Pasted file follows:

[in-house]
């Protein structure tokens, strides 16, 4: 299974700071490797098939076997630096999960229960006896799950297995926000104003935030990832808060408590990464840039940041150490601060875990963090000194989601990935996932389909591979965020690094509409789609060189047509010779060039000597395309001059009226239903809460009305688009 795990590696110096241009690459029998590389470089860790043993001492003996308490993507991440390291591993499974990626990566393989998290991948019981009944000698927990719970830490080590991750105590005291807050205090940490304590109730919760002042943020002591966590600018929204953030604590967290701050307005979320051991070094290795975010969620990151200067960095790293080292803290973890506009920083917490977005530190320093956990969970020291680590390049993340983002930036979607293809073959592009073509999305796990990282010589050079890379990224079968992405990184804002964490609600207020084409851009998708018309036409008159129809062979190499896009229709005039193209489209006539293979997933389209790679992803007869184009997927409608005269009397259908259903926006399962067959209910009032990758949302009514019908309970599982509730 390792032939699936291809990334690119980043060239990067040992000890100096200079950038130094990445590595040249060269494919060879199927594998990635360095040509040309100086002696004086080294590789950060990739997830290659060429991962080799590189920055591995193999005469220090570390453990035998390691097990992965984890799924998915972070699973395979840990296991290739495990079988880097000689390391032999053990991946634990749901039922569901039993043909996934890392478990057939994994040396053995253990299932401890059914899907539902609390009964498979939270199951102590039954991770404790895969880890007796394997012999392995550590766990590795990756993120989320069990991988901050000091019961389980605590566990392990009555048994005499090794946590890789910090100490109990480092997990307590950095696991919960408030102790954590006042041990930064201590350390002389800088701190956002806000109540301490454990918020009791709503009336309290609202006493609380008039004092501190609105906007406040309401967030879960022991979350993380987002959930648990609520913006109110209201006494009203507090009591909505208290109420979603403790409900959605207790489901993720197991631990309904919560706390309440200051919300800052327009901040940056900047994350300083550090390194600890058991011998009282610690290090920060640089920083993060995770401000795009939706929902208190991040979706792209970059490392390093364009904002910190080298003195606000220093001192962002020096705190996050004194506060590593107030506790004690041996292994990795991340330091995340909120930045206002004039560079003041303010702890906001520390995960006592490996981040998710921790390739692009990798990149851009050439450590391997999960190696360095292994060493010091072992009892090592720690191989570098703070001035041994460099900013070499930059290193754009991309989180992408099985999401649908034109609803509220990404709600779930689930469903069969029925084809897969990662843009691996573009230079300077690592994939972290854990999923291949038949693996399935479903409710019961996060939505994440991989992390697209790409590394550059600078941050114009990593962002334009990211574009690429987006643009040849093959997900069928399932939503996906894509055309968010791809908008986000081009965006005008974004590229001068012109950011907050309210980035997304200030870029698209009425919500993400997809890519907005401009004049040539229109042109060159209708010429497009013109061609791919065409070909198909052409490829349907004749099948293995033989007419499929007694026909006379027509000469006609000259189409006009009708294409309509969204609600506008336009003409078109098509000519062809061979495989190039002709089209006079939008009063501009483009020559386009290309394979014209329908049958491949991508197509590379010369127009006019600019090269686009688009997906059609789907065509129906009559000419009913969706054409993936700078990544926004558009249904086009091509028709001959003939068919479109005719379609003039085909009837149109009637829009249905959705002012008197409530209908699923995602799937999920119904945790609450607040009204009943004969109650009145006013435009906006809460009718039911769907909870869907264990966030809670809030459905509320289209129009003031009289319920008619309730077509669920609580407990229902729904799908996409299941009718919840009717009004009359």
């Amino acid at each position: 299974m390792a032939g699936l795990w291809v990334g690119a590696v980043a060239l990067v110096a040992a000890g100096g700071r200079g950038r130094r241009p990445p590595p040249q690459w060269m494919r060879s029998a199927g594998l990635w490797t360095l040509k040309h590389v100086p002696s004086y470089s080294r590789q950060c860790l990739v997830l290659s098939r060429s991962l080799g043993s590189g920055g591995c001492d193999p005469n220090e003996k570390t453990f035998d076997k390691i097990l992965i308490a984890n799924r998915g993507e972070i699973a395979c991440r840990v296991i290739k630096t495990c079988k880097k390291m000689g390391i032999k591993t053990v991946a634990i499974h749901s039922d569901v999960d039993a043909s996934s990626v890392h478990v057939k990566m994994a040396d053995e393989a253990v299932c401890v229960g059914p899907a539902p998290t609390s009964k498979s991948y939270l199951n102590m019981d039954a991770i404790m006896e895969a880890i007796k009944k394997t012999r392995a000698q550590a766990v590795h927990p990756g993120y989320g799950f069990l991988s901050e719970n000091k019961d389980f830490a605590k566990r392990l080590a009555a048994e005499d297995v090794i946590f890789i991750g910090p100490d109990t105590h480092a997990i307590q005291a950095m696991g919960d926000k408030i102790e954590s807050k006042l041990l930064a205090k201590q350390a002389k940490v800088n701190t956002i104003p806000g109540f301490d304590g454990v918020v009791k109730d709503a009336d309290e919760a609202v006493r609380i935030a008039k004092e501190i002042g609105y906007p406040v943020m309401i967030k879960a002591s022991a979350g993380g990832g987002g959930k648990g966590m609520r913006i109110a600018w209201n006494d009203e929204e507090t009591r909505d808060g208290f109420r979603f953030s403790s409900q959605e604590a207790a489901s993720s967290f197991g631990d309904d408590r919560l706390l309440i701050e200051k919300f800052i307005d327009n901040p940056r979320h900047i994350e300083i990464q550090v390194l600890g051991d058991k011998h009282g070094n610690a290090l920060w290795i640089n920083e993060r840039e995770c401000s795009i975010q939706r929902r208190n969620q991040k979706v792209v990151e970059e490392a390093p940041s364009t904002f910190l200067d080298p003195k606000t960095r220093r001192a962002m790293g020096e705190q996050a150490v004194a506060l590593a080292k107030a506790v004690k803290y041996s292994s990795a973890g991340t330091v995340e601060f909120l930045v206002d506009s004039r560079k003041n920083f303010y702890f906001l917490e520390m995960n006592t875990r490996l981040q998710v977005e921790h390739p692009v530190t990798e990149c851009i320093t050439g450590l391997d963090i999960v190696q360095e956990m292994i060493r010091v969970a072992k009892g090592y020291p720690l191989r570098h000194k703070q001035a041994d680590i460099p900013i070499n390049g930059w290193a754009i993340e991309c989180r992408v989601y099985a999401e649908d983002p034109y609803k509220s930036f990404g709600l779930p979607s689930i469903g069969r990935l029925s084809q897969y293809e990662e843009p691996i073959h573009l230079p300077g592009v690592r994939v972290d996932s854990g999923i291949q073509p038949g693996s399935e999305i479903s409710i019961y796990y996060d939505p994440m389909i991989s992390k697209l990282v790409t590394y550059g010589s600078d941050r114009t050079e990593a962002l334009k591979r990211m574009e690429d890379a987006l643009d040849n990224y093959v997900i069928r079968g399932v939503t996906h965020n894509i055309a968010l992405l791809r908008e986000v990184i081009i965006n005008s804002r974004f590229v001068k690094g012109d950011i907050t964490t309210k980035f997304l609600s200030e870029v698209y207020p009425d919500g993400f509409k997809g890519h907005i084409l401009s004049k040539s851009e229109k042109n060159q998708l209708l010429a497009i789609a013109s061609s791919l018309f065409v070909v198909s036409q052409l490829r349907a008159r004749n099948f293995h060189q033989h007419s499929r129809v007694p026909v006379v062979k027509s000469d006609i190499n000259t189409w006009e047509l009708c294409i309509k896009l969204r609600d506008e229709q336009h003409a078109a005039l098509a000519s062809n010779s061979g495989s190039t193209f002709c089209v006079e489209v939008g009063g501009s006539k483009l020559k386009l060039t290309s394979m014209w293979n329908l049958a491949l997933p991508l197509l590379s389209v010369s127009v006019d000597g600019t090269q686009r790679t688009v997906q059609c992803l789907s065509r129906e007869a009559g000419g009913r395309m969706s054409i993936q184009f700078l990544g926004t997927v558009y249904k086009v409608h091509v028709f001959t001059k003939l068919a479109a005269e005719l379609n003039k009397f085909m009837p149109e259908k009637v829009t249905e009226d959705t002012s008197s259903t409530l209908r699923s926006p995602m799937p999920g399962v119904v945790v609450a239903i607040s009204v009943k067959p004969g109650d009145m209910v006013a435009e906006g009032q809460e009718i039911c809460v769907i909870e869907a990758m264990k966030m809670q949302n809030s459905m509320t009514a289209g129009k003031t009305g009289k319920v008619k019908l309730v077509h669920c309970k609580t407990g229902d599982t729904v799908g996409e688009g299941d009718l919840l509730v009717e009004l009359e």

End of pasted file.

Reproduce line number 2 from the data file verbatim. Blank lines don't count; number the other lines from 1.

């Protein structure tokens, strides 16, 4: 299974700071490797098939076997630096999960229960006896799950297995926000104003935030990832808060408590990464840039940041150490601060875990963090000194989601990935996932389909591979965020690094509409789609060189047509010779060039000597395309001059009226239903809460009305688009 795990590696110096241009690459029998590389470089860790043993001492003996308490993507991440390291591993499974990626990566393989998290991948019981009944000698927990719970830490080590991750105590005291807050205090940490304590109730919760002042943020002591966590600018929204953030604590967290701050307005979320051991070094290795975010969620990151200067960095790293080292803290973890506009920083917490977005530190320093956990969970020291680590390049993340983002930036979607293809073959592009073509999305796990990282010589050079890379990224079968992405990184804002964490609600207020084409851009998708018309036409008159129809062979190499896009229709005039193209489209006539293979997933389209790679992803007869184009997927409608005269009397259908259903926006399962067959209910009032990758949302009514019908309970599982509730 390792032939699936291809990334690119980043060239990067040992000890100096200079950038130094990445590595040249060269494919060879199927594998990635360095040509040309100086002696004086080294590789950060990739997830290659060429991962080799590189920055591995193999005469220090570390453990035998390691097990992965984890799924998915972070699973395979840990296991290739495990079988880097000689390391032999053990991946634990749901039922569901039993043909996934890392478990057939994994040396053995253990299932401890059914899907539902609390009964498979939270199951102590039954991770404790895969880890007796394997012999392995550590766990590795990756993120989320069990991988901050000091019961389980605590566990392990009555048994005499090794946590890789910090100490109990480092997990307590950095696991919960408030102790954590006042041990930064201590350390002389800088701190956002806000109540301490454990918020009791709503009336309290609202006493609380008039004092501190609105906007406040309401967030879960022991979350993380987002959930648990609520913006109110209201006494009203507090009591909505208290109420979603403790409900959605207790489901993720197991631990309904919560706390309440200051919300800052327009901040940056900047994350300083550090390194600890058991011998009282610690290090920060640089920083993060995770401000795009939706929902208190991040979706792209970059490392390093364009904002910190080298003195606000220093001192962002020096705190996050004194506060590593107030506790004690041996292994990795991340330091995340909120930045206002004039560079003041303010702890906001520390995960006592490996981040998710921790390739692009990798990149851009050439450590391997999960190696360095292994060493010091072992009892090592720690191989570098703070001035041994460099900013070499930059290193754009991309989180992408099985999401649908034109609803509220990404709600779930689930469903069969029925084809897969990662843009691996573009230079300077690592994939972290854990999923291949038949693996399935479903409710019961996060939505994440991989992390697209790409590394550059600078941050114009990593962002334009990211574009690429987006643009040849093959997900069928399932939503996906894509055309968010791809908008986000081009965006005008974004590229001068012109950011907050309210980035997304200030870029698209009425919500993400997809890519907005401009004049040539229109042109060159209708010429497009013109061609791919065409070909198909052409490829349907004749099948293995033989007419499929007694026909006379027509000469006609000259189409006009009708294409309509969204609600506008336009003409078109098509000519062809061979495989190039002709089209006079939008009063501009483009020559386009290309394979014209329908049958491949991508197509590379010369127009006019600019090269686009688009997906059609789907065509129906009559000419009913969706054409993936700078990544926004558009249904086009091509028709001959003939068919479109005719379609003039085909009837149109009637829009249905959705002012008197409530209908699923995602799937999920119904945790609450607040009204009943004969109650009145006013435009906006809460009718039911769907909870869907264990966030809670809030459905509320289209129009003031009289319920008619309730077509669920609580407990229902729904799908996409299941009718919840009717009004009359």